But the parent-led Stop Common Core movement is barely even about academics –kind of like the Revolutionary War was kind of about tea.  It’s beautifully clear in Rogers’ essay:  it’s all about your freedom and mine.  It’s local control.  It’s autonomy.  It’s not having our hands tied and decisions made for us by people we never elected and cannot vote out or fire.  It’s valuing individuals– not prioritizing a centrally controlled “collective workforce.”  This is what we are fighting for.

 

 

 

REFRAMING THE COMMON CORE DISCUSSION:  A BATTLE FOR OUR FREEDOM

by Laurie Rogers

 

“To learn who rules over you, simply find out who you are not allowed to criticize.”Voltaire

“The further a society drifts from the truth, the more it will hate those who speak it.”George Orwell

If I were to build a list of the worst systemic problems in public education, the Common Core State Standards would not be at the top of the list. The Common Core (CCSS) is a huge problem, to be sure. It’s dictatorial, inadequate, experimental, expensive, developmentally inappropriate, politically infused – it’s nearly everything critics have said it is. But it isn’t the worst problem we face.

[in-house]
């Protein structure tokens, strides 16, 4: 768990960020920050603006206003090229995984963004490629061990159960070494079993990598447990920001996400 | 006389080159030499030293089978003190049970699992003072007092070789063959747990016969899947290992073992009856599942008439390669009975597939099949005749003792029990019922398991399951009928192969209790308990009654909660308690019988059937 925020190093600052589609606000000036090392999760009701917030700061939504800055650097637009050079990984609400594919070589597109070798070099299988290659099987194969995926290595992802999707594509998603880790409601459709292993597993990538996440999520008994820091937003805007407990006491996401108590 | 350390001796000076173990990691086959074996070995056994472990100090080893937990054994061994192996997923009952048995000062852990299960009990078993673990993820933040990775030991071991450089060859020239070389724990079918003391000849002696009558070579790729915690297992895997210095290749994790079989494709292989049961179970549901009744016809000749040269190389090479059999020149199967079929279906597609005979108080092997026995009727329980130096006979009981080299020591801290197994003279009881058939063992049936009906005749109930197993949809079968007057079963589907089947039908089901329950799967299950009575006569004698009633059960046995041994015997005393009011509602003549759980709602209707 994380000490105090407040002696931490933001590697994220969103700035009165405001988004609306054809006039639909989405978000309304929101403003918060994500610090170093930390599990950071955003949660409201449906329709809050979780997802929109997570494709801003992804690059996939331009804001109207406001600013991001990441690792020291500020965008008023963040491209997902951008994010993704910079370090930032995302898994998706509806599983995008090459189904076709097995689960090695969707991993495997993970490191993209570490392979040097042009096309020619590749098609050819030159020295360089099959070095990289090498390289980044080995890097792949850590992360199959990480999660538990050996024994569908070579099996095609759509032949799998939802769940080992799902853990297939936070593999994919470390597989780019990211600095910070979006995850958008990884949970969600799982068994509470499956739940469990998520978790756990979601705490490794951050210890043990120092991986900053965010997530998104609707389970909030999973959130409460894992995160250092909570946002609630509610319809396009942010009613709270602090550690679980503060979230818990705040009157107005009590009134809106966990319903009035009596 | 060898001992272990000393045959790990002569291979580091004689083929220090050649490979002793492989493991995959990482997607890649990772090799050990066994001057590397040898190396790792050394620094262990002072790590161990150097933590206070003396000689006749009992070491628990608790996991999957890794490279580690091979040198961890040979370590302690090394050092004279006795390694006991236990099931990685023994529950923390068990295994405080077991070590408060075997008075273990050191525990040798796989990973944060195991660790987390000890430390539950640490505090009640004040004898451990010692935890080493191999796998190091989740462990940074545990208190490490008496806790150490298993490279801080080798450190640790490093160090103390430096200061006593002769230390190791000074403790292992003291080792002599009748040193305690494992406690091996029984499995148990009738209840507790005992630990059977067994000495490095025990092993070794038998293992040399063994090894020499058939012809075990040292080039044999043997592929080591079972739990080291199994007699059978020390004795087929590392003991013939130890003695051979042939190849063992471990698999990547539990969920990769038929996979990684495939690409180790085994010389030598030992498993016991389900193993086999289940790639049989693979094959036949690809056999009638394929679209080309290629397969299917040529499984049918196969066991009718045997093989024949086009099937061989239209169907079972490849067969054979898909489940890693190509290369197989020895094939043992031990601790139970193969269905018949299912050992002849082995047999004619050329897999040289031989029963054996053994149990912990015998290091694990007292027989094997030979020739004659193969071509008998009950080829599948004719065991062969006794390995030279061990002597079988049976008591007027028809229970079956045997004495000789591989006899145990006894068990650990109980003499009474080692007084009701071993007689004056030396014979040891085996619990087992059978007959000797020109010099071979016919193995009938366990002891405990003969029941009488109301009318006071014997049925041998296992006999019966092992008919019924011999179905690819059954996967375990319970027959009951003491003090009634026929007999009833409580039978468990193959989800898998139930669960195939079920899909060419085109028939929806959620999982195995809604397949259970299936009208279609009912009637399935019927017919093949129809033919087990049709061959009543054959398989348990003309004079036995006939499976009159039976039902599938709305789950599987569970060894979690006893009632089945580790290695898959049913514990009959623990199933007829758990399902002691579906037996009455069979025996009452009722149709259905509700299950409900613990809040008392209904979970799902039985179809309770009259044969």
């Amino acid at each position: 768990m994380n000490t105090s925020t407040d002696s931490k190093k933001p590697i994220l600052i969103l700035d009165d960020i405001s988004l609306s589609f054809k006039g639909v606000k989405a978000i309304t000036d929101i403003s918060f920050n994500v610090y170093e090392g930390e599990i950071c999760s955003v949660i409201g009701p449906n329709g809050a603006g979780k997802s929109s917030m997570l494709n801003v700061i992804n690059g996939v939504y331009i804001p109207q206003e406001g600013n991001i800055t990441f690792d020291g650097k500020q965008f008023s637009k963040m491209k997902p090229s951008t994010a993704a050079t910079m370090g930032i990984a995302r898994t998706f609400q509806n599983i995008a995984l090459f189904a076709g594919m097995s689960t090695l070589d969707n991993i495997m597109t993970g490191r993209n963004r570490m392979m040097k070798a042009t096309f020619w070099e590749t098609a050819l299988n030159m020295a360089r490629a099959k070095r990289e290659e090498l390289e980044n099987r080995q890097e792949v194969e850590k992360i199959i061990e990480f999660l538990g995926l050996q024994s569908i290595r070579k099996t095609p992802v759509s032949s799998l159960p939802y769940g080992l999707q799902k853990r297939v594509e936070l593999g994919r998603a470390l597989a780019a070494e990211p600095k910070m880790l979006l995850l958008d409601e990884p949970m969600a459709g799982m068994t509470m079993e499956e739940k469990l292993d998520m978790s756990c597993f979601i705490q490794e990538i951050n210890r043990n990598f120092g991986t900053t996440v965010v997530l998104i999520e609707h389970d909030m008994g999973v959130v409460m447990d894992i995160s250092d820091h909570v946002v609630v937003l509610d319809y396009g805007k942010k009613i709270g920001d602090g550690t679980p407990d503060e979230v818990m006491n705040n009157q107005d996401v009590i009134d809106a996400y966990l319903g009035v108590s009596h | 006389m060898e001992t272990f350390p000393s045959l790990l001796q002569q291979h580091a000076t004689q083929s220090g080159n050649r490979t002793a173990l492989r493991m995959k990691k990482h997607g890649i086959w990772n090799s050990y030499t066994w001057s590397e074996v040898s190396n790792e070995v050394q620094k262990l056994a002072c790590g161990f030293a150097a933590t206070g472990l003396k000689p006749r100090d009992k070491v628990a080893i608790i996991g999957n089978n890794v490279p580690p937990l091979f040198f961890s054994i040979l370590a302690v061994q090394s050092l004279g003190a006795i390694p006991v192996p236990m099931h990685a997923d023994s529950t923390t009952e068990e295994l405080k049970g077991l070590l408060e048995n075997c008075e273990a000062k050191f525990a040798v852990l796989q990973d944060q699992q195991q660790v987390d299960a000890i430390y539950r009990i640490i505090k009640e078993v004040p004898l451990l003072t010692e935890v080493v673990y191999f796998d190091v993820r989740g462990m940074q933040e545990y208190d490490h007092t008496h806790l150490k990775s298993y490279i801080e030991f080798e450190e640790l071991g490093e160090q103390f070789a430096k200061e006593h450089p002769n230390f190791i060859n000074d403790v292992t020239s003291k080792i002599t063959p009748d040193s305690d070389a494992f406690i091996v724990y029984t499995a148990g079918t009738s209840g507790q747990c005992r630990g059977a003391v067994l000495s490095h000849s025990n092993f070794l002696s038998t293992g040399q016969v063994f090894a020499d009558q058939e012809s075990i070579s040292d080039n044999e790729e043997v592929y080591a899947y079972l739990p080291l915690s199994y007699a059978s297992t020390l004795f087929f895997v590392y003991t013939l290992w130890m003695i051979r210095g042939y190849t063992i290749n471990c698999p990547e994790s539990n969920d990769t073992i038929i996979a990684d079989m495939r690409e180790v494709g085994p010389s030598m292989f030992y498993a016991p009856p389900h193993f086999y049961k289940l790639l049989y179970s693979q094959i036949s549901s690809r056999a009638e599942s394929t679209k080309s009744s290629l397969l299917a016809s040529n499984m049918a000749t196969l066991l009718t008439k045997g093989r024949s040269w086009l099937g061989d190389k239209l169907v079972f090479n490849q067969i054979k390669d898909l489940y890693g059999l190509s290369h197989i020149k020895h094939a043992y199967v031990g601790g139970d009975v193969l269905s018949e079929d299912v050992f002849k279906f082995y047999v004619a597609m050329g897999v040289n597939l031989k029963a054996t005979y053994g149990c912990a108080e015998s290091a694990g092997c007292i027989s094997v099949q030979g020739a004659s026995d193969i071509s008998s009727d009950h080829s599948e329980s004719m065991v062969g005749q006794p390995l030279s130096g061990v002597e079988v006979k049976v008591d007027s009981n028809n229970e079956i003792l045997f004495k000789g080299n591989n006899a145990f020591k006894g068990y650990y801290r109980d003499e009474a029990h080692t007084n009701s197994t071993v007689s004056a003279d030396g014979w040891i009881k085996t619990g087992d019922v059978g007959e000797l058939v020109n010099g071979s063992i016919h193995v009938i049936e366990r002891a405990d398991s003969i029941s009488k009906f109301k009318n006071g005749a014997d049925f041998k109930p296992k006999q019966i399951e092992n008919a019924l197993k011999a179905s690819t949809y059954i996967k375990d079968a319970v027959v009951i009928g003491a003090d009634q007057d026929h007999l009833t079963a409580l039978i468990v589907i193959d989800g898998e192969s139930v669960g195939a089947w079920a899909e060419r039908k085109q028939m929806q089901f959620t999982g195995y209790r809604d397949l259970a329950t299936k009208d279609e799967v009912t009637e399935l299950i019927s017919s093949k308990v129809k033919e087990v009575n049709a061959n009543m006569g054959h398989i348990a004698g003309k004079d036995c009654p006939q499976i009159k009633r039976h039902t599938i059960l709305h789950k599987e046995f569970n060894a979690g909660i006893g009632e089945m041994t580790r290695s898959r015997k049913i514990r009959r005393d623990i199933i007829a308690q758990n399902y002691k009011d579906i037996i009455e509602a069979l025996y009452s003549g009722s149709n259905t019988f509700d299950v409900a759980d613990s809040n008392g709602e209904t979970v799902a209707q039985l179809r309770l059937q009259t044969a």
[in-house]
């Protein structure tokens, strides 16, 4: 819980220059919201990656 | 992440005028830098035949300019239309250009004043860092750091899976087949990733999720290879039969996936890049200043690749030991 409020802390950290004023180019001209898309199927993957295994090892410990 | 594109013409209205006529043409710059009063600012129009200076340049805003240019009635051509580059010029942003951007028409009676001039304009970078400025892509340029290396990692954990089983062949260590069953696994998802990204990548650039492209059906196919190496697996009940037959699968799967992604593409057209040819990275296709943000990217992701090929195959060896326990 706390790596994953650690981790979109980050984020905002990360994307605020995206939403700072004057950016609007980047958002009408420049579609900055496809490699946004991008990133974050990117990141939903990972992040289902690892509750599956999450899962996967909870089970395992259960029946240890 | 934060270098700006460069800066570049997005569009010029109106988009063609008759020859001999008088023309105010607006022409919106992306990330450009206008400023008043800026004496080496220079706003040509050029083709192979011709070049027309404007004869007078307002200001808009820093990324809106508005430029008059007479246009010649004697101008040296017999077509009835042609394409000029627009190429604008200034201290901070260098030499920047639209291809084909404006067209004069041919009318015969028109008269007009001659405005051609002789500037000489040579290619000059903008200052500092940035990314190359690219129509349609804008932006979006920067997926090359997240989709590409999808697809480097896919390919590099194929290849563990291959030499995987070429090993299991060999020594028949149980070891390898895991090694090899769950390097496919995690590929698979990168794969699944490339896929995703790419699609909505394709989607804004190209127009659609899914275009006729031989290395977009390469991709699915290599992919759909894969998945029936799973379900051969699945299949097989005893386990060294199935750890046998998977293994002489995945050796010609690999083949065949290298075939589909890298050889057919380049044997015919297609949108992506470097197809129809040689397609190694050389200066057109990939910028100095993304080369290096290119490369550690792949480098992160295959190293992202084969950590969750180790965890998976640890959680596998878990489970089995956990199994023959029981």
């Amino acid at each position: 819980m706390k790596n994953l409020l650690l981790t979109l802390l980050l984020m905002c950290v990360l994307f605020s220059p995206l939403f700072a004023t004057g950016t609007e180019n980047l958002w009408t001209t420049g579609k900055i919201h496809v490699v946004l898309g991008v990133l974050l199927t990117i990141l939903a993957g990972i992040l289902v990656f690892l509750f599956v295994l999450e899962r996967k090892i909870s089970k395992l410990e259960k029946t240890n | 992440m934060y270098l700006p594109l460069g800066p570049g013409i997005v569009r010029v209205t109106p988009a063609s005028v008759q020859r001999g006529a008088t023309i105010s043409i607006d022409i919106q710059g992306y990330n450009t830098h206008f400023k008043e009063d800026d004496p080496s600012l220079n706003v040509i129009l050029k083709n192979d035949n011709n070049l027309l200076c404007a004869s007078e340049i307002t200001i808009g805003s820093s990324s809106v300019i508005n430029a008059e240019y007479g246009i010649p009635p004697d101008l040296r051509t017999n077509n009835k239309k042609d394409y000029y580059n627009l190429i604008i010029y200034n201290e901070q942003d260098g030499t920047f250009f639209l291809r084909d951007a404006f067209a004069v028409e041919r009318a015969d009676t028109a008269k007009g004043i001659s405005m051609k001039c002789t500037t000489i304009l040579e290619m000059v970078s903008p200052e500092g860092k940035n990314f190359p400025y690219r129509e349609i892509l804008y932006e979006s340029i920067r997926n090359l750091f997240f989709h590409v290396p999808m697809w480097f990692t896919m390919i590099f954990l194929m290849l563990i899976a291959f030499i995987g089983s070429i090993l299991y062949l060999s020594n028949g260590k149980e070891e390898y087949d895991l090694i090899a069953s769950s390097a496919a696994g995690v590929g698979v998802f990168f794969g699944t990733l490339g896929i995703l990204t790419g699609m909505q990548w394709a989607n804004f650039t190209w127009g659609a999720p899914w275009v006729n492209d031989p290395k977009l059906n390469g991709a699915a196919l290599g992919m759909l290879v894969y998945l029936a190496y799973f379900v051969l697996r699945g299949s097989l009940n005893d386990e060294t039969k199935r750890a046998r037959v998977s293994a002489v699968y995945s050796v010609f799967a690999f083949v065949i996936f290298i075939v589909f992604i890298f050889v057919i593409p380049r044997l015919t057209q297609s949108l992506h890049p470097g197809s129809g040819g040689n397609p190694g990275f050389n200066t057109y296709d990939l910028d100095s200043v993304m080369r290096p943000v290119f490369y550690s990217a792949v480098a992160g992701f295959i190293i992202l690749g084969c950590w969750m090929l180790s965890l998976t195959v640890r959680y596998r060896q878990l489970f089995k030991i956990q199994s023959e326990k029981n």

That dishonor goes to The Network, a moniker I’ve given to the conglomeration of corporate and government interests (and their allies) that have seized control of America’s classrooms. The Network is huge – containing most of the K-12 education mob, plus its allies in the Department of Education; colleges of education; unions; media; government agencies, associations and legal teams; foundations; corporations; legislatures; fundraising groups; colleges and universities; business; and even the courts.